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Toxins 2015, 7(12), 5417-5434; doi:10.3390/toxins7124891

Does Bacillus anthracis Lethal Toxin Directly Depress Myocardial Function? A Review of Clinical Cases and Preclinical Studies

1
Critical Care Medicine Department, Clinical Center, National Institutes of Health, Bethesda, MD 20892, USA
2
Division of Critical Care Medicine, Department of Pediatrics, Washington University School of Medicine, St. Louis, MO 63110, USA
*
Author to whom correspondence should be addressed.
Academic Editor: Vernon Tesh
Received: 4 November 2015 / Revised: 24 November 2015 / Accepted: 7 December 2015 / Published: 12 December 2015
(This article belongs to the Collection Anthrax Toxins)
View Full-Text   |   Download PDF [1540 KB, uploaded 12 December 2015]   |  

Abstract

The US outbreak of B.anthracis infection in 2001 and subsequent cases in the US and Europe demonstrate that anthrax is a continuing risk for the developed world. While several bacterial components contribute to the pathogenesis of B. anthracis, production of lethal toxin (LT) is strongly associated with the development of hypotension and lethality. However, the mechanisms underlying the cardiovascular instability LT produces are unclear. Some evidence suggests that LT causes shock by impairing the peripheral vasculature, effects consistent with the substantial extravasation of fluid in patients dying with B. anthracis. Other data suggests that LT directly depresses myocardial function. However a clinical correlate for this latter possibility is less evident since functional studies and post-mortem examination in patients demonstrate absent or minimal cardiac changes. The purposes of this review were to first present clinical studies of cardiac functional and histologic pathology with B. anthracis infection and to then examine in vivo, in vitro, and ex vivo preclinical studies of LT’s myocardial effects. Together, these data suggest that it is unclear whether that LT directly depresses cardiac function. This question is important for the clinical management and development of new therapies for anthrax and efforts should continue to be made to answer it. View Full-Text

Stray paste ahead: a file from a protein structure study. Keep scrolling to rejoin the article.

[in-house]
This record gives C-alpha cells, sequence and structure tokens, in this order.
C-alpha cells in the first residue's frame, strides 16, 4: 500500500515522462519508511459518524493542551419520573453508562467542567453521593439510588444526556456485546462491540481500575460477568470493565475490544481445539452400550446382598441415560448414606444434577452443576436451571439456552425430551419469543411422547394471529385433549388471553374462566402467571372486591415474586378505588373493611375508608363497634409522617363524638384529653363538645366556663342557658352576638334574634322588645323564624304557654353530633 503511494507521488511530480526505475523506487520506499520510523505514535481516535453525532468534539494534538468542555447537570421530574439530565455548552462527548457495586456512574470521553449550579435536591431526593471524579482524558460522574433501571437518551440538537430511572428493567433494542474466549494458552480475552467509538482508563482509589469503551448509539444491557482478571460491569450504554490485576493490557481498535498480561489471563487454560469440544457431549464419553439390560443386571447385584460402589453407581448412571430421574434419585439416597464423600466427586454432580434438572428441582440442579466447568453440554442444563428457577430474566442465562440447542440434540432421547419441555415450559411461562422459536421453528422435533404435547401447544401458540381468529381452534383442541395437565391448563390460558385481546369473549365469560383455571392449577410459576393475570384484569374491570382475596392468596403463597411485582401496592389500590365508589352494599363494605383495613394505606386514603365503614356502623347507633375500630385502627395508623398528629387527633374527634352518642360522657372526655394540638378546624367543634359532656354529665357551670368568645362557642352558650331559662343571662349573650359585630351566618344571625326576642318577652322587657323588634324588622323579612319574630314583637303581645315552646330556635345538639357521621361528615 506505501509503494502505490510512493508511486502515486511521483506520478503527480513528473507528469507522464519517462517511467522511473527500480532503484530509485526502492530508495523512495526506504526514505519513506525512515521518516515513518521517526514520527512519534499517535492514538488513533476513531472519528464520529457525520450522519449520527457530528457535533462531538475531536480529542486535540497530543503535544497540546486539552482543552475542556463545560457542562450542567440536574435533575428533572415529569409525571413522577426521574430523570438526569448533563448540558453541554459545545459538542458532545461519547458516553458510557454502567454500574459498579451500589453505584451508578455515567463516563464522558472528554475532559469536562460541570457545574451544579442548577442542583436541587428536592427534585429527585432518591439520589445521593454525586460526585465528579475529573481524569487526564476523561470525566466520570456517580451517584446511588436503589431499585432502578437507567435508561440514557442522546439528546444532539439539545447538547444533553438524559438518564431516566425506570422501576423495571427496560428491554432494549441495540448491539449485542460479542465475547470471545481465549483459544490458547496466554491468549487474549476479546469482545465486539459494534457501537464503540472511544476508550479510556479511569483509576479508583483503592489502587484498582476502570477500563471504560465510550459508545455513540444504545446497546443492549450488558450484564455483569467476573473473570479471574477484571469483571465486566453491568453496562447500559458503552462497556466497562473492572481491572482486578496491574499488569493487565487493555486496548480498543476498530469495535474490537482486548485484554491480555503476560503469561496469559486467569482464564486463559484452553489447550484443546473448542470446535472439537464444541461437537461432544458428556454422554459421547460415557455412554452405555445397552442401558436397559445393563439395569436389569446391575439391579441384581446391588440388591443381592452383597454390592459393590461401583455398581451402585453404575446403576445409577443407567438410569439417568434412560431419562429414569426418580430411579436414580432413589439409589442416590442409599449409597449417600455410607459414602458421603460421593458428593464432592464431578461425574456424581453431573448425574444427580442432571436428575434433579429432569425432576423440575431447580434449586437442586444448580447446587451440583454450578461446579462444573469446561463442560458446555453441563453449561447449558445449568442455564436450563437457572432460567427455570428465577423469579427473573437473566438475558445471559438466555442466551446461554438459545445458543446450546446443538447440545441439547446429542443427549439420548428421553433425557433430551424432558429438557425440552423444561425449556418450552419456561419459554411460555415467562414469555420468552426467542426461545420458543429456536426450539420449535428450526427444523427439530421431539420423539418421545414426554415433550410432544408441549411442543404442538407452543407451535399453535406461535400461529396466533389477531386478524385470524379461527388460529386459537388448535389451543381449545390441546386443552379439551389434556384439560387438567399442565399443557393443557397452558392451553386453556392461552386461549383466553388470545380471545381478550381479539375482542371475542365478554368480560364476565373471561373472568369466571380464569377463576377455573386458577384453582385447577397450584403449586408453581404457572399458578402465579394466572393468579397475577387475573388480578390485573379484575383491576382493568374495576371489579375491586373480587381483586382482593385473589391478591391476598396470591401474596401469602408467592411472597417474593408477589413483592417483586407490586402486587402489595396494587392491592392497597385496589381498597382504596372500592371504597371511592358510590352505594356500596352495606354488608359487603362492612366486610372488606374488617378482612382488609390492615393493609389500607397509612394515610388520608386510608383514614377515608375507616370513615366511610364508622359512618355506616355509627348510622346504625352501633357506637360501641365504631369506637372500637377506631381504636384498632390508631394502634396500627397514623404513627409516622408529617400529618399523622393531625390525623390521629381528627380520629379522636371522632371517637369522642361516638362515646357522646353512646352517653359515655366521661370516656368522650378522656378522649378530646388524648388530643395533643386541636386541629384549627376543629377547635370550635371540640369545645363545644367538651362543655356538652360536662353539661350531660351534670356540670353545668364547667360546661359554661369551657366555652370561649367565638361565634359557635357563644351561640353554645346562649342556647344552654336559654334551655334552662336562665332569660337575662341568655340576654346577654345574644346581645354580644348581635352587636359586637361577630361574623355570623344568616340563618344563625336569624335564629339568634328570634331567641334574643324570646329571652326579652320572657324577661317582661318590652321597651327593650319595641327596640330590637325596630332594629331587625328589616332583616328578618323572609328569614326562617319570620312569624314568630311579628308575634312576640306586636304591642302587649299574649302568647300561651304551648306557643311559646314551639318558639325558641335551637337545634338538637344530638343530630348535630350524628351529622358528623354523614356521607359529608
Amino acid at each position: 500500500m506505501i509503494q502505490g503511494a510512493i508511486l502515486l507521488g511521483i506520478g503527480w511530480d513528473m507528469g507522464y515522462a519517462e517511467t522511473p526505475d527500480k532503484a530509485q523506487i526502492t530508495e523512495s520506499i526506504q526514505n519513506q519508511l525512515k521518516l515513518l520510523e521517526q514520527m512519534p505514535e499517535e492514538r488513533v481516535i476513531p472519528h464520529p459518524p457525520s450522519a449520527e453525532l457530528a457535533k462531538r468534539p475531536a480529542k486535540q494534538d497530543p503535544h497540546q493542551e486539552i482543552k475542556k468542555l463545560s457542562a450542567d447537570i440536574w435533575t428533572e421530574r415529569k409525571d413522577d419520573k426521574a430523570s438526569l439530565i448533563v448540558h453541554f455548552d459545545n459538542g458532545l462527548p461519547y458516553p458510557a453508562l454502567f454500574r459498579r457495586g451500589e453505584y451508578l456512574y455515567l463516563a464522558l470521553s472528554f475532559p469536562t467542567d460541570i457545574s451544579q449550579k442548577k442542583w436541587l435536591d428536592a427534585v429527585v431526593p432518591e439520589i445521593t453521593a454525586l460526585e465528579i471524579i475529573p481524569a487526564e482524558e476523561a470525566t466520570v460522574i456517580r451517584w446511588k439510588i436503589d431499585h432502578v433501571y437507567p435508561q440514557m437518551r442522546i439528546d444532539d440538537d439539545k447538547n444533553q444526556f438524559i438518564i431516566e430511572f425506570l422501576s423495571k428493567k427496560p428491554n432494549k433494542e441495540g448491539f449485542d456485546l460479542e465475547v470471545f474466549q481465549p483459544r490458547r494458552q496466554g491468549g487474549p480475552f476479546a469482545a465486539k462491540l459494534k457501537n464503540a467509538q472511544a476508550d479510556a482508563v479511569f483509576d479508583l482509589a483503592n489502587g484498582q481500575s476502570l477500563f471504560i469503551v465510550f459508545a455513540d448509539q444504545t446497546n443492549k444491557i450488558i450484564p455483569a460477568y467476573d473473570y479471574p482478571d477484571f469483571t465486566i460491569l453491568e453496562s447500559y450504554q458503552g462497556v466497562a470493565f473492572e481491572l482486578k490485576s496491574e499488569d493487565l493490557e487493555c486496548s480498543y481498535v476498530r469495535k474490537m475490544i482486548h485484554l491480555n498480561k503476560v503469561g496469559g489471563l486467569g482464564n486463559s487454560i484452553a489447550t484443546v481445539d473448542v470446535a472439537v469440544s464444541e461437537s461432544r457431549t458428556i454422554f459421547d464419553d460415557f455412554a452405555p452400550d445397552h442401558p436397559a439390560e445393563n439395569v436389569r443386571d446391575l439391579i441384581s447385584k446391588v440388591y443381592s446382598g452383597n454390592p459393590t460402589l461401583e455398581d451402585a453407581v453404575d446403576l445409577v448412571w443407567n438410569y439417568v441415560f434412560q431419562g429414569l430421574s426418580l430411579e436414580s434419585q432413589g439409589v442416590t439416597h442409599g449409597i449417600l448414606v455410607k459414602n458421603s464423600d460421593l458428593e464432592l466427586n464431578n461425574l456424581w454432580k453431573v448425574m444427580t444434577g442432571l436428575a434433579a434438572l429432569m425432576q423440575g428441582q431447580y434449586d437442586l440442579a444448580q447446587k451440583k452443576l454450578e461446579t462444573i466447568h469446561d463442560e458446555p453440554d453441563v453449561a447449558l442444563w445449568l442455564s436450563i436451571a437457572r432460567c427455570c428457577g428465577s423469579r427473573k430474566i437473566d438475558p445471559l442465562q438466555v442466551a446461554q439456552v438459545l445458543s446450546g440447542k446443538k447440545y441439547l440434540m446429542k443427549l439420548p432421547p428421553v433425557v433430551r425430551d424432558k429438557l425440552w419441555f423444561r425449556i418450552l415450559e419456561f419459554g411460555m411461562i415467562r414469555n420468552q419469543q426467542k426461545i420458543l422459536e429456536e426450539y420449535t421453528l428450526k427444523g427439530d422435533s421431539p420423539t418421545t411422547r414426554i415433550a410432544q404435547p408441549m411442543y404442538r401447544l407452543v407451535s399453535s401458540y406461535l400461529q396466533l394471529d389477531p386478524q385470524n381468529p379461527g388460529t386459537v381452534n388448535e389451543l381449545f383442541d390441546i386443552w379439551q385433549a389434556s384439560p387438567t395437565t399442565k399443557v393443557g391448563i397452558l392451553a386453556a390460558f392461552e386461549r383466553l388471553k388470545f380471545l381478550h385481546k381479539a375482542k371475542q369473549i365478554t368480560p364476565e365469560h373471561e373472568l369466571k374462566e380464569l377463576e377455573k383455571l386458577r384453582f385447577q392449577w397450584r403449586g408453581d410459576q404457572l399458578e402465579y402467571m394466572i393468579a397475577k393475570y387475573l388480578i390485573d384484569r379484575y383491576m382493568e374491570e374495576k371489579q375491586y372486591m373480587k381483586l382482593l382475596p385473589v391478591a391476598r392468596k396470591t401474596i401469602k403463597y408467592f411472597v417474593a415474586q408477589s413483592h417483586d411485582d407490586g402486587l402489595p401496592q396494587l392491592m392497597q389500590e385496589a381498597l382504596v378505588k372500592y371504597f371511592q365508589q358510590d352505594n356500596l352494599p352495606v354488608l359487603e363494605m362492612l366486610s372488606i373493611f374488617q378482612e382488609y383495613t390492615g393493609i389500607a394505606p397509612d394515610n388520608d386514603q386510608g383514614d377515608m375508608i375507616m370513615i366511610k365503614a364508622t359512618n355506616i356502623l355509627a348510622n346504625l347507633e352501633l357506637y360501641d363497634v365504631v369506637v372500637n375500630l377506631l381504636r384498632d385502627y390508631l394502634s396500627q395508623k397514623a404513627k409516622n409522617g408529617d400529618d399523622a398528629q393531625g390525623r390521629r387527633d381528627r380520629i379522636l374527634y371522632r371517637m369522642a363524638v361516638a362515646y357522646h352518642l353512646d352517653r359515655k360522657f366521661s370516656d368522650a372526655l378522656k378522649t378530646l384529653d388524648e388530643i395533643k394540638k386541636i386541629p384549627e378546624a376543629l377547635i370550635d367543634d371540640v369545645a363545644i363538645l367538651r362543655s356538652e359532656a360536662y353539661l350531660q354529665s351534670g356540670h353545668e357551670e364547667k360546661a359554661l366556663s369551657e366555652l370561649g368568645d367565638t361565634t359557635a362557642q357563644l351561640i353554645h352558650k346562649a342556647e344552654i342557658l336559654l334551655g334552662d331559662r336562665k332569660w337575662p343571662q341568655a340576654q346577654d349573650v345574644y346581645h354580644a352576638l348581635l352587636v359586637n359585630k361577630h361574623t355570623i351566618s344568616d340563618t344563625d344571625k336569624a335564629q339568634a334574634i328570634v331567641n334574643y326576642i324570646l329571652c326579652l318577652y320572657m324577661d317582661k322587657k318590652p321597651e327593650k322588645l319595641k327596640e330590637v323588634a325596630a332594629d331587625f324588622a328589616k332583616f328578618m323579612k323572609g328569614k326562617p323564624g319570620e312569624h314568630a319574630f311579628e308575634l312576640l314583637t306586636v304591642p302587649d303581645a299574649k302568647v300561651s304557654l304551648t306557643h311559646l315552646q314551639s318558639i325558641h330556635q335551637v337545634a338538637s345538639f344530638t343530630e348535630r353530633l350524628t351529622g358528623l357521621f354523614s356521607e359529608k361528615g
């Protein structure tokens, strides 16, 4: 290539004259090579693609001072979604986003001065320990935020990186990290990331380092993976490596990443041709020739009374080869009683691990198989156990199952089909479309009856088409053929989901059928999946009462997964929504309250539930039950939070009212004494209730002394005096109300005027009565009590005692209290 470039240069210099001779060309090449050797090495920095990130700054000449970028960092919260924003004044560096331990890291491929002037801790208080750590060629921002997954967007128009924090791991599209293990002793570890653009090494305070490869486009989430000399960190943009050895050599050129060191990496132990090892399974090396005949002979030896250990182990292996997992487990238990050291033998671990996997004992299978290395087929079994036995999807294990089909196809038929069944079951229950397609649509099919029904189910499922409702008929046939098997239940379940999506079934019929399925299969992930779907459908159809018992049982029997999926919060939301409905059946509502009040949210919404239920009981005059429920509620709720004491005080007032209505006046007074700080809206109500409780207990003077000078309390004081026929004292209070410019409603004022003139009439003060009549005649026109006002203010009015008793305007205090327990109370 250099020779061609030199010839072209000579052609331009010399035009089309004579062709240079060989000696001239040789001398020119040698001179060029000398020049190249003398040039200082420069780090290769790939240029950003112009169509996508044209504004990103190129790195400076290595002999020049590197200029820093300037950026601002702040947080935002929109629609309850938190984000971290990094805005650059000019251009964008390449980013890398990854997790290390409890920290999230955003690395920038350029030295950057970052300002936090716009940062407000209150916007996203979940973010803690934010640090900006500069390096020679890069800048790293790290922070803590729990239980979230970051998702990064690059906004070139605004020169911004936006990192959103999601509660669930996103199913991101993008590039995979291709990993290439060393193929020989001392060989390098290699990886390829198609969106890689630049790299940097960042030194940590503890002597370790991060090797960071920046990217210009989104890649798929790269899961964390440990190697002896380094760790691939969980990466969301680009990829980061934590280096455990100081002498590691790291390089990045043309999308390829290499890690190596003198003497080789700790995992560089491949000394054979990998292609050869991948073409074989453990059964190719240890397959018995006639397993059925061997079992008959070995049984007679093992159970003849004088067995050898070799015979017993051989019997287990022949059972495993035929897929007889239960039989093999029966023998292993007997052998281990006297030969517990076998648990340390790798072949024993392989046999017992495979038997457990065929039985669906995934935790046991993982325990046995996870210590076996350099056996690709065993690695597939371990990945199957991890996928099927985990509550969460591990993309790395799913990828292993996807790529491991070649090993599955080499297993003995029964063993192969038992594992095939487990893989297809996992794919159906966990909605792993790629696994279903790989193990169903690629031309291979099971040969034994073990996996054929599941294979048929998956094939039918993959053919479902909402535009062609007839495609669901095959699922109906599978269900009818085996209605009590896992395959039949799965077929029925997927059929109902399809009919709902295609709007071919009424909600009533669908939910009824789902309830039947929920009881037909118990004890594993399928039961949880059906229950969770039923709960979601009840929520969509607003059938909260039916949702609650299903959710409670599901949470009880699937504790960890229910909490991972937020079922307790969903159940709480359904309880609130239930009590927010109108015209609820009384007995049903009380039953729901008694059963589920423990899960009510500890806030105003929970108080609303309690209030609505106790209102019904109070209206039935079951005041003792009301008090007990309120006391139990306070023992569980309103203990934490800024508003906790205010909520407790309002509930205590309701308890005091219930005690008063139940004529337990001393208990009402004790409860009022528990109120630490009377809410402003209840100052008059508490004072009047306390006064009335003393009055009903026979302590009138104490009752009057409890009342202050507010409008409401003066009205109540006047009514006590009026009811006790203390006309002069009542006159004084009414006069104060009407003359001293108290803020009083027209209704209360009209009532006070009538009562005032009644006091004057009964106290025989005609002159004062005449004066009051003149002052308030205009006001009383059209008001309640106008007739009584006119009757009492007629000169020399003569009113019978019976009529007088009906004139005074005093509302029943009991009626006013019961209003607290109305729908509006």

Keywords: Bacillus anthracis; anthrax; lethal and edema toxins; cardiovascular dysfunction; shock; treatment Bacillus anthracis; anthrax; lethal and edema toxins; cardiovascular dysfunction; shock; treatment
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MDPI and ACS Style

Suffredini, D.A.; Sampath-Kumar, H.; Li, Y.; Ohanjanian, L.; Remy, K.E.; Cui, X.; Eichacker, P.Q. Does Bacillus anthracis Lethal Toxin Directly Depress Myocardial Function? A Review of Clinical Cases and Preclinical Studies. Toxins 2015, 7, 5417-5434.

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